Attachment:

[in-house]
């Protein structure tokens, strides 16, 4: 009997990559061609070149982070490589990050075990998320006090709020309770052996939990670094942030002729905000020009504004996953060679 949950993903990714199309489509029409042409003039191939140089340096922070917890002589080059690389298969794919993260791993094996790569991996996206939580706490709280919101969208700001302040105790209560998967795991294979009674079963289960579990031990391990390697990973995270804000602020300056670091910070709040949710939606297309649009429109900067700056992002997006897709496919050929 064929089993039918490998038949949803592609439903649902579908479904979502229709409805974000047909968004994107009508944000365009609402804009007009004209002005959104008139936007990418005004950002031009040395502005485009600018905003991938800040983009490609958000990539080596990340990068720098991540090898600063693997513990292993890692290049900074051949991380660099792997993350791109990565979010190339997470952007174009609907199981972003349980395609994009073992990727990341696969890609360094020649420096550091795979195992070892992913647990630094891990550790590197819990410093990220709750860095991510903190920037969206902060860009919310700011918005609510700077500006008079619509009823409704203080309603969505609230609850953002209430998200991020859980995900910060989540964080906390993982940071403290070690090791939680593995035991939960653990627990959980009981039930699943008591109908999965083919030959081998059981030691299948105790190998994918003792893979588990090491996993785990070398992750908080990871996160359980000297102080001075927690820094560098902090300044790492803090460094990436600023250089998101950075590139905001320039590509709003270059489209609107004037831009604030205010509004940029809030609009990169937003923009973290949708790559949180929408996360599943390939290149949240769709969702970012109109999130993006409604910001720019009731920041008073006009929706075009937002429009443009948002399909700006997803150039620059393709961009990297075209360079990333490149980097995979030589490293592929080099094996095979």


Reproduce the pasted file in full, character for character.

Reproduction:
[in-house]
């Protein structure tokens, strides 16, 4: 009997990559061609070149982070490589990050075990998320006090709020309770052996939990670094942030002729905000020009504004996953060679 949950993903990714199309489509029409042409003039191939140089340096922070917890002589080059690389298969794919993260791993094996790569991996996206939580706490709280919101969208700001302040105790209560998967795991294979009674079963289960579990031990391990390697990973995270804000602020300056670091910070709040949710939606297309649009429109900067700056992002997006897709496919050929 064929089993039918490998038949949803592609439903649902579908479904979502229709409805974000047909968004994107009508944000365009609402804009007009004209002005959104008139936007990418005004950002031009040395502005485009600018905003991938800040983009490609958000990539080596990340990068720098991540090898600063693997513990292993890692290049900074051949991380660099792997993350791109990565979010190339997470952007174009609907199981972003349980395609994009073992990727990341696969890609360094020649420096550091795979195992070892992913647990630094891990550790590197819990410093990220709750860095991510903190920037969206902060860009919310700011918005609510700077500006008079619509009823409704203080309603969505609230609850953002209430998200991020859980995900910060989540964080906390993982940071403290070690090791939680593995035991939960653990627990959980009981039930699943008591109908999965083919030959081998059981030691299948105790190998994918003792893979588990090491996993785990070398992750908080990871996160359980000297102080001075927690820094560098902090300044790492803090460094990436600023250089998101950075590139905001320039590509709003270059489209609107004037831009604030205010509004940029809030609009990169937003923009973290949708790559949180929408996360599943390939290149949240769709969702970012109109999130993006409604910001720019009731920041008073006009929706075009937002429009443009948002399909700006997803150039620059393709961009990297075209360079990333490149980097995979030589490293592929080099094996095979």